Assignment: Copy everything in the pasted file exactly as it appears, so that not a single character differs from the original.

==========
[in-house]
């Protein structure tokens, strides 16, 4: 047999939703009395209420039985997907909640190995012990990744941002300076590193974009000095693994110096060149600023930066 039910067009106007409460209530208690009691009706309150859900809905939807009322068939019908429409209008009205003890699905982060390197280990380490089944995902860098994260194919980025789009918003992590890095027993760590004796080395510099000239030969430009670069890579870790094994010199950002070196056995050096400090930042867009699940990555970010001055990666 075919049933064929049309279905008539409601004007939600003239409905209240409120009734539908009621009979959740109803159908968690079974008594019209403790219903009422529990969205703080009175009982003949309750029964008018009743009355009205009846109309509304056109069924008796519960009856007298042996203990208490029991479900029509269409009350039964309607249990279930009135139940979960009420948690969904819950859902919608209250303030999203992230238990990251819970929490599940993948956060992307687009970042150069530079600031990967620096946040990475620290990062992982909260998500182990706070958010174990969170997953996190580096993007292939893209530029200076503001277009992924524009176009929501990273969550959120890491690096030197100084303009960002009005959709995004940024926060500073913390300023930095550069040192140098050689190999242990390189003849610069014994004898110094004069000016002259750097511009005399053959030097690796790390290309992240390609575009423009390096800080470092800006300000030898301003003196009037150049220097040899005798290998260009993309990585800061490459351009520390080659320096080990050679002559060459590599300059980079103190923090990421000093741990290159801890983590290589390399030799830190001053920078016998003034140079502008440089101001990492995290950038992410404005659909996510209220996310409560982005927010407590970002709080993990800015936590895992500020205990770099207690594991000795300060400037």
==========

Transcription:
[in-house]
């Protein structure tokens, strides 16, 4: 047999939703009395209420039985997907909640190995012990990744941002300076590193974009000095693994110096060149600023930066 039910067009106007409460209530208690009691009706309150859900809905939807009322068939019908429409209008009205003890699905982060390197280990380490089944995902860098994260194919980025789009918003992590890095027993760590004796080395510099000239030969430009670069890579870790094994010199950002070196056995050096400090930042867009699940990555970010001055990666 075919049933064929049309279905008539409601004007939600003239409905209240409120009734539908009621009979959740109803159908968690079974008594019209403790219903009422529990969205703080009175009982003949309750029964008018009743009355009205009846109309509304056109069924008796519960009856007298042996203990208490029991479900029509269409009350039964309607249990279930009135139940979960009420948690969904819950859902919608209250303030999203992230238990990251819970929490599940993948956060992307687009970042150069530079600031990967620096946040990475620290990062992982909260998500182990706070958010174990969170997953996190580096993007292939893209530029200076503001277009992924524009176009929501990273969550959120890491690096030197100084303009960002009005959709995004940024926060500073913390300023930095550069040192140098050689190999242990390189003849610069014994004898110094004069000016002259750097511009005399053959030097690796790390290309992240390609575009423009390096800080470092800006300000030898301003003196009037150049220097040899005798290998260009993309990585800061490459351009520390080659320096080990050679002559060459590599300059980079103190923090990421000093741990290159801890983590290589390399030799830190001053920078016998003034140079502008440089101001990492995290950038992410404005659909996510209220996310409560982005927010407590970002709080993990800015936590895992500020205990770099207690594991000795300060400037």